b. SSLCALISTLOC : The location of the SSL certificate within the pod. A trusted certificate establishes a handshake for secure communication between the Python runtime (remember, Python is considered as an external application to Viya) and SAS Viya. Usually, the administrator needs to extract this certificate (using kubectl or other tools) and make them available to data engineers and data scientists, who then have to remember to refer to this certificate in order to establish a CAS session. Using this environment variable, administrators can simply provide the client application the location of an SSL certificate. One less step that both administrators as well as users need worry about.
Let's get back to another source of confusion - what's the best way to refer to the hostname? It depends on how you choose to deploy CAS ports as external services. Two ports are exposed on the sas-cas-server-default-client Service, at port 5570 for the binary, and 8777 for the HTTPS service. You can directly use this service name and a desired port in your connection string. At the backend, this get translated to the IP of the pod which this service points to, but there's no need for users to worry about the same. Some administrators go further and publish sas-cas-server-default-bin and sas-cas-server-default-http services as NodePorts, or as Load balancers. These provide you additional options, and their names act as a reference to the underlying IP.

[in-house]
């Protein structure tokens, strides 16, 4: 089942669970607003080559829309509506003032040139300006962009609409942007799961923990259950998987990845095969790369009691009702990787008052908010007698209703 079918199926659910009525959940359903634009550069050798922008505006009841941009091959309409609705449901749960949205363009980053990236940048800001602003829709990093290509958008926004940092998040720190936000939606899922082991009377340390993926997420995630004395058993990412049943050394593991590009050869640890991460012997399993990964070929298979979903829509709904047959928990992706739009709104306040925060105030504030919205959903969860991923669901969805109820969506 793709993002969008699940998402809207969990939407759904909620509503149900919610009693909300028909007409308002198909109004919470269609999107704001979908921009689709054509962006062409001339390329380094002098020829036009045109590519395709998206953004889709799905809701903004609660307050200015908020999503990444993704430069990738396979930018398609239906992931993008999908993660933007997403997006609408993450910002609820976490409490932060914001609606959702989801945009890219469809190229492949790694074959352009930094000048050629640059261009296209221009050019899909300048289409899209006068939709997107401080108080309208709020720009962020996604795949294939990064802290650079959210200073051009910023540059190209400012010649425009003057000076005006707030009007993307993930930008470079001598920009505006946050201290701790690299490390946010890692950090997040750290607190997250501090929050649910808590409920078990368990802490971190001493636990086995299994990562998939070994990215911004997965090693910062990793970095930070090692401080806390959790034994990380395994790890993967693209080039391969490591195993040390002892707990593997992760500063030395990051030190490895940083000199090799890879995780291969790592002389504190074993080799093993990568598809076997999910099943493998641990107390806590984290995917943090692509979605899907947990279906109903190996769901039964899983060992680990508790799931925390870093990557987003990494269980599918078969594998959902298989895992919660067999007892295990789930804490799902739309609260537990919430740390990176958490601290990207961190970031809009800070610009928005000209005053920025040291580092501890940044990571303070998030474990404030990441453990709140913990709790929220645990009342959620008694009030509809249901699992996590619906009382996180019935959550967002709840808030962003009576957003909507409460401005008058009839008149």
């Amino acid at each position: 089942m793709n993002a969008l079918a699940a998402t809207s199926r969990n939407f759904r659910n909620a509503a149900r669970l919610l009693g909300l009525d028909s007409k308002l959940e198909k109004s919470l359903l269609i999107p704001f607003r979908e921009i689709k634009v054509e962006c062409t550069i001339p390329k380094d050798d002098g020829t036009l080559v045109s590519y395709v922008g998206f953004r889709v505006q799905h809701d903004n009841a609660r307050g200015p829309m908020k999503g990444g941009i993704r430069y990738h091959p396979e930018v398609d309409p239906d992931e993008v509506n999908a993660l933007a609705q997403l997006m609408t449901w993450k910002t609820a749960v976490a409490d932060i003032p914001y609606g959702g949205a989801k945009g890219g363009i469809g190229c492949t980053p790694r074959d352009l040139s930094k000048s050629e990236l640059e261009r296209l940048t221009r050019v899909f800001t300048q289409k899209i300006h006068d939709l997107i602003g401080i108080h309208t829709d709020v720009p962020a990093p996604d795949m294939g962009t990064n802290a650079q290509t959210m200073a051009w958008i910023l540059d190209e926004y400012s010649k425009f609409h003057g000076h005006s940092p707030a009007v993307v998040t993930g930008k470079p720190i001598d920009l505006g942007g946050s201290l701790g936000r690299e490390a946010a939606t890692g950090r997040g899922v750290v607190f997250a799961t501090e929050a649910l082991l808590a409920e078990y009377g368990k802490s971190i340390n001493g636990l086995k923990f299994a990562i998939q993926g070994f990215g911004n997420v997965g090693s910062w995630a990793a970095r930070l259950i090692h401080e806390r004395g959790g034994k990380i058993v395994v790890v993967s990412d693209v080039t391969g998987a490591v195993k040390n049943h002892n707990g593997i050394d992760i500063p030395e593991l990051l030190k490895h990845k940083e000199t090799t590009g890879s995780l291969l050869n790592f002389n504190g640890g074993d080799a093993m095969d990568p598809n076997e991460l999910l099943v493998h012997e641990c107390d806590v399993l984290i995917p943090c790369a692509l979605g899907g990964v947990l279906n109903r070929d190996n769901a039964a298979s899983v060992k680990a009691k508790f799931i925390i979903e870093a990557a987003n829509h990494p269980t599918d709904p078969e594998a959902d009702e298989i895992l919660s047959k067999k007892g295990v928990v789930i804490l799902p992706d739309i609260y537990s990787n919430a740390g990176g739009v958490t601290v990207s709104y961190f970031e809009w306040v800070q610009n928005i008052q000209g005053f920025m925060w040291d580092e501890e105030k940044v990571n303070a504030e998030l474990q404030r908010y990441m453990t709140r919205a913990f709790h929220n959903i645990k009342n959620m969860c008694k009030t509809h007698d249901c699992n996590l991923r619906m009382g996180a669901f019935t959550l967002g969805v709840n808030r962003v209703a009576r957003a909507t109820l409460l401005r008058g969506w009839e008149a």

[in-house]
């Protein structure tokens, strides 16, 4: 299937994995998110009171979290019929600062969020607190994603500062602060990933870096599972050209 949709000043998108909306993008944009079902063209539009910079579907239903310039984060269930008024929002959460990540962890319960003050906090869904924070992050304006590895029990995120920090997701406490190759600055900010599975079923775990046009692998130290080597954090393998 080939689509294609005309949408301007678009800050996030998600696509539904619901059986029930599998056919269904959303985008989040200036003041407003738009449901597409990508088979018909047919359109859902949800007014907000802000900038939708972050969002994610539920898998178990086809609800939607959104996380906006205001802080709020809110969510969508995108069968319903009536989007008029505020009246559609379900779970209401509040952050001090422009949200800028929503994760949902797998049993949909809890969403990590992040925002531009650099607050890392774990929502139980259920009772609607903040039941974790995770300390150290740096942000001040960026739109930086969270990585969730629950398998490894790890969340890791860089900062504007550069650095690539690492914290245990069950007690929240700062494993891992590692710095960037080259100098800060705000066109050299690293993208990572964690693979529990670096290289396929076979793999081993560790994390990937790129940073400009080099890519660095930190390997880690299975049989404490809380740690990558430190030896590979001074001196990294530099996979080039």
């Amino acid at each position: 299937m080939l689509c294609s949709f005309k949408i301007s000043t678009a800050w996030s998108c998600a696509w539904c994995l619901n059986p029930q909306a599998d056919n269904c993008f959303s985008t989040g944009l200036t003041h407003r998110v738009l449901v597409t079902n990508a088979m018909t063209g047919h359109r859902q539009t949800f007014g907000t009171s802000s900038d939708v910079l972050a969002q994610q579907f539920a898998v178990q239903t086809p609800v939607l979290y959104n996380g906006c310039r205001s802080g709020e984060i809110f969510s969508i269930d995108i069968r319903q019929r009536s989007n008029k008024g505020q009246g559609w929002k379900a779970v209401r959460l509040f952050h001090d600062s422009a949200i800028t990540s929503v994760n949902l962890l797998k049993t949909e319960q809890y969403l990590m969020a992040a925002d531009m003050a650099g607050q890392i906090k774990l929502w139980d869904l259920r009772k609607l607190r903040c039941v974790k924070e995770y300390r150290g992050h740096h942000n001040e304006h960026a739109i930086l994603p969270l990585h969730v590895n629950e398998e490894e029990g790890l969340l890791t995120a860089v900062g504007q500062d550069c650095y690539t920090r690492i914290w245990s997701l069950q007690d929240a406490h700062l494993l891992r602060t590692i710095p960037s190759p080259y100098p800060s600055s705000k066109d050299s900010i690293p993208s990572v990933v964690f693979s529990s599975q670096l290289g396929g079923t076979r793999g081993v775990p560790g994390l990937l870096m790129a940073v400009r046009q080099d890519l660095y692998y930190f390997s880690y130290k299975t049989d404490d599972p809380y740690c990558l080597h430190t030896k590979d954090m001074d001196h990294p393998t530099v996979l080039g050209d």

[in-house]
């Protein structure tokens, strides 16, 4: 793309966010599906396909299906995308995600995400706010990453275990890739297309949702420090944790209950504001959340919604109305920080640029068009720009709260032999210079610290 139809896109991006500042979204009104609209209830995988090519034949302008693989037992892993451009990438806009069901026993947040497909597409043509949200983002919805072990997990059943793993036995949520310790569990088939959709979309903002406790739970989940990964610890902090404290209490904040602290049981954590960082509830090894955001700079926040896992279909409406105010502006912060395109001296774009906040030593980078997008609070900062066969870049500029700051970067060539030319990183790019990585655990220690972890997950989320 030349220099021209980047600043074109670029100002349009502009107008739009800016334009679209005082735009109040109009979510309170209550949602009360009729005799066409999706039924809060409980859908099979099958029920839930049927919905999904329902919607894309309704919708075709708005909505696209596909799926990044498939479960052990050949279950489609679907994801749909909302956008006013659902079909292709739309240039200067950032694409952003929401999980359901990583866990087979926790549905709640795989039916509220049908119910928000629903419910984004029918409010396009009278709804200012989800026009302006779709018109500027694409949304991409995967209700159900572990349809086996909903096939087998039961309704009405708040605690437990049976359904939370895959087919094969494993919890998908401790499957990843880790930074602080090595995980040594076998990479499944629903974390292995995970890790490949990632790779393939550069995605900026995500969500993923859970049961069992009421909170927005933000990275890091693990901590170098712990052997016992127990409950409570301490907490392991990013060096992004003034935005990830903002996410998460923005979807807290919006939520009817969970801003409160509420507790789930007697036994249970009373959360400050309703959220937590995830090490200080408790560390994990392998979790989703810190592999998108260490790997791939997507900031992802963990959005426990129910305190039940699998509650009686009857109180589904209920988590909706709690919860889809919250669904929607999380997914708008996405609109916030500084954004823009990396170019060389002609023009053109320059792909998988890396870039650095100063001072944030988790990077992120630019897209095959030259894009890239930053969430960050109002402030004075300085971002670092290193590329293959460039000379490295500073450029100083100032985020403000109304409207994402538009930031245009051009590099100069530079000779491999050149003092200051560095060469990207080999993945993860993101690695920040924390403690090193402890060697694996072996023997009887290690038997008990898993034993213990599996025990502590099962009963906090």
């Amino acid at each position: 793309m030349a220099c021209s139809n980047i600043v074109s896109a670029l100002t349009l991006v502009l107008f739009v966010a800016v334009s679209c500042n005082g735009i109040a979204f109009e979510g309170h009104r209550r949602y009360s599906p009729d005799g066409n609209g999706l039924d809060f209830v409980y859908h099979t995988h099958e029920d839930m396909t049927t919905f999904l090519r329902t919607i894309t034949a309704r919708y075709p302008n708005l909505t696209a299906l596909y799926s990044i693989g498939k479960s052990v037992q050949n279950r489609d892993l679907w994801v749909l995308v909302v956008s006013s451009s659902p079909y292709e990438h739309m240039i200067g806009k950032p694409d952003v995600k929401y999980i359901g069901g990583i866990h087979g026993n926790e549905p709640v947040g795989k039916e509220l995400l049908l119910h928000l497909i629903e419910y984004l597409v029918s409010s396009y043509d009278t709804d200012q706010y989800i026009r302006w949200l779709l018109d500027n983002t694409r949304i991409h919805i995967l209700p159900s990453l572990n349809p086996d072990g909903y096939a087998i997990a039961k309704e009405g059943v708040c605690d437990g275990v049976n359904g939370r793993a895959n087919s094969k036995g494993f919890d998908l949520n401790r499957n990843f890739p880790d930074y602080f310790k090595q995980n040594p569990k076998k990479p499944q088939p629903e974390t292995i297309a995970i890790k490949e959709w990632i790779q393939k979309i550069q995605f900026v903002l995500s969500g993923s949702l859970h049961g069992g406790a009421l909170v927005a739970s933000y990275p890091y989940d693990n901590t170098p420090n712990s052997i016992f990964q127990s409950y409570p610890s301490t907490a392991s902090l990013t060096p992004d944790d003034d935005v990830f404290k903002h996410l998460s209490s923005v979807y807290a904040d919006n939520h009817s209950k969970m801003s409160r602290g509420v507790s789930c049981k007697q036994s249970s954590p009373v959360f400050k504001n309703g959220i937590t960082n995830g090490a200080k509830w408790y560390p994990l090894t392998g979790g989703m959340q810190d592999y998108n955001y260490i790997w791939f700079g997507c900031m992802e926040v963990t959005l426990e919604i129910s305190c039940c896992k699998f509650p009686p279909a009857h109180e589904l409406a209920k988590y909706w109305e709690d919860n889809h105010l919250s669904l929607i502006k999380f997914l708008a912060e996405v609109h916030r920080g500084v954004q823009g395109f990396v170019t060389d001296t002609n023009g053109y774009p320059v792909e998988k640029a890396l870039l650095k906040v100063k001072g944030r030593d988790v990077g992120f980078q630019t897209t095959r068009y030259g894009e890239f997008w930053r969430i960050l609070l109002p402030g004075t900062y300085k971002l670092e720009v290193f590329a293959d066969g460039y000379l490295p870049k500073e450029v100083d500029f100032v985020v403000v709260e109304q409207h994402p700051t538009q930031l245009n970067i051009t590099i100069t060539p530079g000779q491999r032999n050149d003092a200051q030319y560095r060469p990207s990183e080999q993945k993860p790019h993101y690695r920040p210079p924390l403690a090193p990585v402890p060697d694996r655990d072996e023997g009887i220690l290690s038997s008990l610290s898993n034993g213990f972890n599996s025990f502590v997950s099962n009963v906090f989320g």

The final challenge - automate and avoid having users code all these steps! This is easily accomplished through good ol' autoexec - a set of commands which are run whenever a new SAS session is started. SAS Viya allows defining compute contexts which contains statements for autoexec.sas. Administrators code the following block inside a compute context and this leads to a single variable (conn) which is the CAS connection object that users can leverage straightaway. Here's the code in all its final glory !
# Import necessary packages import swat, os # Add certificate location to operating system's list of trusted certs. os.environ['CAS_CLIENT_SSL_CA_LIST']=os.environ['SSLCALISTLOC'] # Connect to CAS conn = swat.CAS(hostname="sas-cas-server-default-client",port=5570, password=os.environ['SAS_SERVICES_TOKEN'])
Note : the above is written as a simple Python script for clarity. Within an autoexec.sas, this needs to be wrapped inside, or referred by a proc python statement.
The user can open a new SAS Studio session and test the connection by simply executing the following Python script.
>>> CAS('sas-cas-server-default-client', 5570, 'my-user-id', protocol='cas', name='py-session-1', session='edf2db33-def6-014d-84b7-43edb27fb4f5') >>>
There you have it. You have either empowered your users with faster time to value, or, for some users, .... you have stimulated their creative minds to search for other excuses to avoid working on Python and CAS within SAS Studio !!!
Hopefully, more of the former. Cheers.